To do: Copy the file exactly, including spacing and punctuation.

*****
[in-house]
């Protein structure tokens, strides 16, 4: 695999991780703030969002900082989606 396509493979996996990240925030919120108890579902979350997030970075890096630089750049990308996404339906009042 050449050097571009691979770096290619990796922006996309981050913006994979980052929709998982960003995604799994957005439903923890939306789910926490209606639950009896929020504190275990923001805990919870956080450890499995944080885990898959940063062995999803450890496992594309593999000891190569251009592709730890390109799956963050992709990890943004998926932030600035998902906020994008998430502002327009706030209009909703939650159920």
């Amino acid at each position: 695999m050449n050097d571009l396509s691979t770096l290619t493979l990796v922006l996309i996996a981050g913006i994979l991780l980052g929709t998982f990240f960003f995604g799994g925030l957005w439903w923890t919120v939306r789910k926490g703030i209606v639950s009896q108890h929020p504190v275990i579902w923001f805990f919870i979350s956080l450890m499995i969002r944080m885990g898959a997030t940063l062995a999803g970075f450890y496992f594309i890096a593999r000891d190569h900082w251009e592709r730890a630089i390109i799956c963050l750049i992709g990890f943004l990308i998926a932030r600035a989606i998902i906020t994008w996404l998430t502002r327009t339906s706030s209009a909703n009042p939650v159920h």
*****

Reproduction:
[in-house]
């Protein structure tokens, strides 16, 4: 695999991780703030969002900082989606 396509493979996996990240925030919120108890579902979350997030970075890096630089750049990308996404339906009042 050449050097571009691979770096290619990796922006996309981050913006994979980052929709998982960003995604799994957005439903923890939306789910926490209606639950009896929020504190275990923001805990919870956080450890499995944080885990898959940063062995999803450890496992594309593999000891190569251009592709730890390109799956963050992709990890943004998926932030600035998902906020994008998430502002327009706030209009909703939650159920």
């Amino acid at each position: 695999m050449n050097d571009l396509s691979t770096l290619t493979l990796v922006l996309i996996a981050g913006i994979l991780l980052g929709t998982f990240f960003f995604g799994g925030l957005w439903w923890t919120v939306r789910k926490g703030i209606v639950s009896q108890h929020p504190v275990i579902w923001f805990f919870i979350s956080l450890m499995i969002r944080m885990g898959a997030t940063l062995a999803g970075f450890y496992f594309i890096a593999r000891d190569h900082w251009e592709r730890a630089i390109i799956c963050l750049i992709g990890f943004l990308i998926a932030r600035a989606i998902i906020t994008w996404l998430t502002r327009t339906s706030s209009a909703n009042p939650v159920h």